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Re: [IP] air bubbles

Well John, I take that as some sort of challenge :-)
But I do think you have hit it on the head this time.   What you said about
much more air in solution under pressure is surely true, and this would
potentiall lead to many more bubbles coming out once the pressure was
released.  However, the issue of time is the important one here.  Air goes
into solution by simple diffusion, and diffusion is very very slow in
unstirred liquids.  So if you just pressurized the bottle for a few seconds
and them immediately withdrew the insulin, there would actually be very
little extra gas going into solution.  Even if you injected the air upside
down through the insulin, the time is so short that even those extra little
bubbles and mixing would not be enough to get any significant extra gas
into solution.  However, if you left the bottle  for several days with
pressure in it, though that would be very bad.  You are right that the best
way to store the insulin between syringe fillings is with  negative
pressure in the bottle.  That's much more important that what you actually
do during the short time it takes to fill.

-->But Wayne will no doubt come up some calculations to demonstate that the
-->whole thing is insignificant...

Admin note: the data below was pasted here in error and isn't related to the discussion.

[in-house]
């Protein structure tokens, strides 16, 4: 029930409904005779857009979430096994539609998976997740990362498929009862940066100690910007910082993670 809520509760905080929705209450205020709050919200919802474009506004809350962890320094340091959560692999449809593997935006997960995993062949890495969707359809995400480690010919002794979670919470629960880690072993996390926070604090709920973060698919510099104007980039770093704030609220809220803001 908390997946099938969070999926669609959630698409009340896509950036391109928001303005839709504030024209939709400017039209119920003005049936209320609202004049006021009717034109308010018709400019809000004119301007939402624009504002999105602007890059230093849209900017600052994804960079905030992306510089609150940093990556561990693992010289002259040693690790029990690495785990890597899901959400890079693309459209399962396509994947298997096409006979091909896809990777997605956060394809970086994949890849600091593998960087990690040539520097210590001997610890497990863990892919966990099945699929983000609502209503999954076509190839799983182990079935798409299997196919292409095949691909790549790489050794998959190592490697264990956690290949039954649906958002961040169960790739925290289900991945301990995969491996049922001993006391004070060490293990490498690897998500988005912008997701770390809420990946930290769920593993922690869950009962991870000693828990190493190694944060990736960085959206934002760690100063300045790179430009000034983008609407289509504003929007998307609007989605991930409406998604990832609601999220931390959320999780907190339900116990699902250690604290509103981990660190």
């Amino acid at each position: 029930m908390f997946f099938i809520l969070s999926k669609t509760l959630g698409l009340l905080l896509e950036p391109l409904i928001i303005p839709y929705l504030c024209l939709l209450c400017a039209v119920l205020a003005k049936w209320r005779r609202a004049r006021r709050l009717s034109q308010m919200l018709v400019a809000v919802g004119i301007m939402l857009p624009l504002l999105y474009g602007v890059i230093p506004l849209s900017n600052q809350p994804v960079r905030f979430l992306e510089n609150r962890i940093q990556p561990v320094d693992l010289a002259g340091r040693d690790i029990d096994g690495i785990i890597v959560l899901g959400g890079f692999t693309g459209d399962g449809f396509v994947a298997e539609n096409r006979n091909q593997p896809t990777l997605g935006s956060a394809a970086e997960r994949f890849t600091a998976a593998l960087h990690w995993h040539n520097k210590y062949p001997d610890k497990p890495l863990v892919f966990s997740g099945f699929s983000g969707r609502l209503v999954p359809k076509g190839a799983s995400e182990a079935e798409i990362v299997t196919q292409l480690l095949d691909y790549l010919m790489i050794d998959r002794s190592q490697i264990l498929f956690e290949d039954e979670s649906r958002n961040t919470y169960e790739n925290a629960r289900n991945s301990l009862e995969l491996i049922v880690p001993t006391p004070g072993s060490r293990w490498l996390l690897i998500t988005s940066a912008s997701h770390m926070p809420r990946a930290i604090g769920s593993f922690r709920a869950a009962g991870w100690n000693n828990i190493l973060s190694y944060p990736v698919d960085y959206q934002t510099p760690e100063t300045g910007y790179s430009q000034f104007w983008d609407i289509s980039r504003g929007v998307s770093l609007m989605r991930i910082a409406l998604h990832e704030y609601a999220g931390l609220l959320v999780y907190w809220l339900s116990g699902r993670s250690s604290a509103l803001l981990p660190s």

> > ...that you should bubble the air through the
> > solution. It's very simple, put the needle into the bottle when it's
> > standing upright, as on a table. Push the air in the air space at the
> > top, then flip the whole thing over and draw out your insulin.
> Thanks Ted,

,<<<<<<<<Some of us are top-fillers, and some bottom-fillers so-to-speak... but
the surface area between the gas and fluid is still sufficient, however
you do it, to allow pressurised air to dissolve in the insulin even if
you top-fill and turn the bottle over (which provides an even greater
surface area in the process). If it's a full bottle, and a full
cartridge, you might end up with the air in there at 6 times atmospheric
pressure... And as the air from the dead space in the syringe passes
through the incoming insulin, that partly dissolves as well.
     If bubbles are a problem, and you think it through logically, it still
makes sense to NOT pressurise the air in the bottle before you withdraw
the insulin. In fact, it makes sense to keep the whole bottle
permanently at negative pressure.
- --

Wayne Mitzner
Department of Environmental Health Sciences
The Johns Hopkins University
615 N. Wolfe St.,  Baltimore, MD 21205
Tel. 410 614 5446,   Fax 410 955 0299

Insulin-Pumpers website http://www.insulin-pumpers.org/